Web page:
Ongoing stress, whether it's from a traffic-choked daily commute, unhappy marriage, or overbearing boss, has been linked to a wide range of harmful health effects. But can stress cause heart disease? The December 2013 issue of the Harvard Women's Health Watch looks into the connection.
There's no question that stress can exert real health effects throughout the body—including the heart. People who've received traumatic news, like the death of a child, have, in rare cases, suffered immediate heart attacks. The condition is called "broken heart syndrome." It's much more common in women than men, even in those with no history of heart disease, says Dr. Deepak Bhatt, professor of medicine at Harvard Medical School and director of the Integrated Interventional Cardiovascular Program at Brigham and Women's Hospital.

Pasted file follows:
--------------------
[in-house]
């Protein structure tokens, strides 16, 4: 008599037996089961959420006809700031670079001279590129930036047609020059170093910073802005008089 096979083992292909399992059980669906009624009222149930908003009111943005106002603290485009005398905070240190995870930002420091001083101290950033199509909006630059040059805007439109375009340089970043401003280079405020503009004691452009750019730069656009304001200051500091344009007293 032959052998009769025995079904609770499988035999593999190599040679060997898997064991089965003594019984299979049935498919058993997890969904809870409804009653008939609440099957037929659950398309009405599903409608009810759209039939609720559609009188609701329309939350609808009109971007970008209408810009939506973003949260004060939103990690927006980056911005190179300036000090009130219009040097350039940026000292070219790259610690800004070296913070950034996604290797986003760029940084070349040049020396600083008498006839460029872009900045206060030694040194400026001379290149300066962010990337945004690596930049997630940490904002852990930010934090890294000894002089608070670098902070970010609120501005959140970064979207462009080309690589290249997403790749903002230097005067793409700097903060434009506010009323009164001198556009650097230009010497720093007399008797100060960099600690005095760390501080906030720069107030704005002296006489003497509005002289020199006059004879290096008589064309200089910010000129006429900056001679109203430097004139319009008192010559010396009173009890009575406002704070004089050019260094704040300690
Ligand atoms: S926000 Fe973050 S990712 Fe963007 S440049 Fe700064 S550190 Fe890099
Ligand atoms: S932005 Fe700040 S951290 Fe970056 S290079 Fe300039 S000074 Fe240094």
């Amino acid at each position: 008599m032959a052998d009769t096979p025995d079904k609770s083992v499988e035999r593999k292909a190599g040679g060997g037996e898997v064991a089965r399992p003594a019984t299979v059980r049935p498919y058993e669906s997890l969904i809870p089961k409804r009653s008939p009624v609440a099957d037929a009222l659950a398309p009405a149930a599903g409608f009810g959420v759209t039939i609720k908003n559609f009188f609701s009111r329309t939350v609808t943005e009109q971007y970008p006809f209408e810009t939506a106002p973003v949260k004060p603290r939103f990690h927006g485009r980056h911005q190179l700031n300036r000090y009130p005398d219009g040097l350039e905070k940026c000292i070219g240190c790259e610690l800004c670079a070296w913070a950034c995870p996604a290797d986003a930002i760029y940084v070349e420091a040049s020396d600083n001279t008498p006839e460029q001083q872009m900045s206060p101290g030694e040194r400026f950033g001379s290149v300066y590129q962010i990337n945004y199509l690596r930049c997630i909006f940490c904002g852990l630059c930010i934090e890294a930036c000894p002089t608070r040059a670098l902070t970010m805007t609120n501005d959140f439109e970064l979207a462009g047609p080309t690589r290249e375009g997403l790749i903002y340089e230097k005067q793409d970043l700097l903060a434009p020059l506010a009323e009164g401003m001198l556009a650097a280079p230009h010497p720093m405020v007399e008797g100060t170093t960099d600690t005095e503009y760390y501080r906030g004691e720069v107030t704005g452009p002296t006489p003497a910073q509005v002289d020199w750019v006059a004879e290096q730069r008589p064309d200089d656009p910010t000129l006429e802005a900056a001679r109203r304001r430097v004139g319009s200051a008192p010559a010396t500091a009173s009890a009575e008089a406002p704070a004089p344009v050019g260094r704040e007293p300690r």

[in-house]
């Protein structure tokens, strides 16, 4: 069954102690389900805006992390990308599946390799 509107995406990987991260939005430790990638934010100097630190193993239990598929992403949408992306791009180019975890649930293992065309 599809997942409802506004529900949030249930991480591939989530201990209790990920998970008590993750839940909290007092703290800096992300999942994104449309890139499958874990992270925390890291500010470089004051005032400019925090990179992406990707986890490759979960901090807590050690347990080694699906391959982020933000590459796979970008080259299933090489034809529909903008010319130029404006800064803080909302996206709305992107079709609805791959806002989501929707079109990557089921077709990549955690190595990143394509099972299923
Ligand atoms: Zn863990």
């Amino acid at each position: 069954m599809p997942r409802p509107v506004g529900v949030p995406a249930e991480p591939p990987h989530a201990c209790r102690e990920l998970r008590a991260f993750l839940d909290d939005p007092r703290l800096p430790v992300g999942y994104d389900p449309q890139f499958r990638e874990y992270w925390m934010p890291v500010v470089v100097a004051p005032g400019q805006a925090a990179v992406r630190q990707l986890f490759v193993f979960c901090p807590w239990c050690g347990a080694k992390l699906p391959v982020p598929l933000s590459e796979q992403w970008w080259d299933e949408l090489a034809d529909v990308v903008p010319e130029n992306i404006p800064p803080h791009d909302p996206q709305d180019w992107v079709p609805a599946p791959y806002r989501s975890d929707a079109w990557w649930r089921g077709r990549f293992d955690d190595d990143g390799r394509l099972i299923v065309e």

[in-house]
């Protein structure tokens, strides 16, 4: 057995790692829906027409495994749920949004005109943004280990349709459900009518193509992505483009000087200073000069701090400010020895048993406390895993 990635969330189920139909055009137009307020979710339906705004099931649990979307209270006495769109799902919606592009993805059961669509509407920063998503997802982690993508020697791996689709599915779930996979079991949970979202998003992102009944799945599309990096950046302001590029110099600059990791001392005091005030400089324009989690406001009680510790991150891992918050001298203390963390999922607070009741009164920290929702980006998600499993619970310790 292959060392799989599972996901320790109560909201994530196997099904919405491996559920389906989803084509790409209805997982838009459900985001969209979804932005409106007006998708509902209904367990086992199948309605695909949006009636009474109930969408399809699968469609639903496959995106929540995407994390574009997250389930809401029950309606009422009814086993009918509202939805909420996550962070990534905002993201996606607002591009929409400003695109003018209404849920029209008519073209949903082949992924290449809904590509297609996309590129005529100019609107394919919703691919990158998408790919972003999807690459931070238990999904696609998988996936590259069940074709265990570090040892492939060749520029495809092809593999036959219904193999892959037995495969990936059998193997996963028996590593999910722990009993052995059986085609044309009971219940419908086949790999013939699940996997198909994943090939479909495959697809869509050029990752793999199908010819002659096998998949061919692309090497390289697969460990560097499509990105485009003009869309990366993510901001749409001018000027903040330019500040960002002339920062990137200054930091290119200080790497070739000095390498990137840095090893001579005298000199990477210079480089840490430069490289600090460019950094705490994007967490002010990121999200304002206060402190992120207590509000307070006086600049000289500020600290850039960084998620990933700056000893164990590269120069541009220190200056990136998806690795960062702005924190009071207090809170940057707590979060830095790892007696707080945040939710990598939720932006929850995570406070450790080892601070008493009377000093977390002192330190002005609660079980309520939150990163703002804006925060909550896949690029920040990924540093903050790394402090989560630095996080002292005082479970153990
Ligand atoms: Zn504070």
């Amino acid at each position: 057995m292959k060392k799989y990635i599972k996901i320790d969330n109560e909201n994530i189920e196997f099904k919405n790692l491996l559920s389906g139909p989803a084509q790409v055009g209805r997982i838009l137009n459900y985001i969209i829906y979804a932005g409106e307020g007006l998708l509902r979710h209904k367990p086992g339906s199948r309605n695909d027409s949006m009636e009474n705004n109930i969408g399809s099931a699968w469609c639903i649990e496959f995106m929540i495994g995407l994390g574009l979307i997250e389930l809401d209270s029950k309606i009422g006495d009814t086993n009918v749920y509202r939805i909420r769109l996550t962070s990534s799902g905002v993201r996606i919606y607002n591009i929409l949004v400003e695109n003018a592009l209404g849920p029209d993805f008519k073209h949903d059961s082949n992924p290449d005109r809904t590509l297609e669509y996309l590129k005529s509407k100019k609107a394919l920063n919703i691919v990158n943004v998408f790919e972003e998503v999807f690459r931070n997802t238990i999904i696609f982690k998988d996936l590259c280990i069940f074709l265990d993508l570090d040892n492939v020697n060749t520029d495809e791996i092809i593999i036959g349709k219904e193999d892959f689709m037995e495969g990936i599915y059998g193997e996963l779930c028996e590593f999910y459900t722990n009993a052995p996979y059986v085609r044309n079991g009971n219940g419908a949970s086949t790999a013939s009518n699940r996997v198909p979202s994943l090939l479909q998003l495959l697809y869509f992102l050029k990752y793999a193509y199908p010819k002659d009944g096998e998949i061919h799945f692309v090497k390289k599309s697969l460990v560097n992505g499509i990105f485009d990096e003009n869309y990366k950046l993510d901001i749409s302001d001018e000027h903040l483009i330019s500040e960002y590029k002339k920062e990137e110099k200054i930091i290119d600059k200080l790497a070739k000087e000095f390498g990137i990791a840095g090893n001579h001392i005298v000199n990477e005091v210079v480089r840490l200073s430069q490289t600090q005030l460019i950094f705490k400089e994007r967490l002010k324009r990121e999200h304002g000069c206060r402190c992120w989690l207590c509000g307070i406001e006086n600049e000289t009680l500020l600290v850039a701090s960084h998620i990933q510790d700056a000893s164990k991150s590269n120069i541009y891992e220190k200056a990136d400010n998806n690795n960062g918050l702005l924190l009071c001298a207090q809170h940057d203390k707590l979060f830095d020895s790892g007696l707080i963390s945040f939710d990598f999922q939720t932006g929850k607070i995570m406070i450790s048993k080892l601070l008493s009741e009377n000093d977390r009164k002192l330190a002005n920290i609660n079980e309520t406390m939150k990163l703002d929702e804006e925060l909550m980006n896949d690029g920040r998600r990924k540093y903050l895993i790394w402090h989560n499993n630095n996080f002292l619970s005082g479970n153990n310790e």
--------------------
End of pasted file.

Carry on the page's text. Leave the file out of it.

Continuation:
But what about everyday stresses, like rush-hour traffic, marriage strains, and on-the-job aggravation? The connection between these chronic forms of stress and heart disease isn't as well defined. "I think the conventional opinion is that stress is bad for your heart, but the data are much murkier," Dr. Bhatt says.
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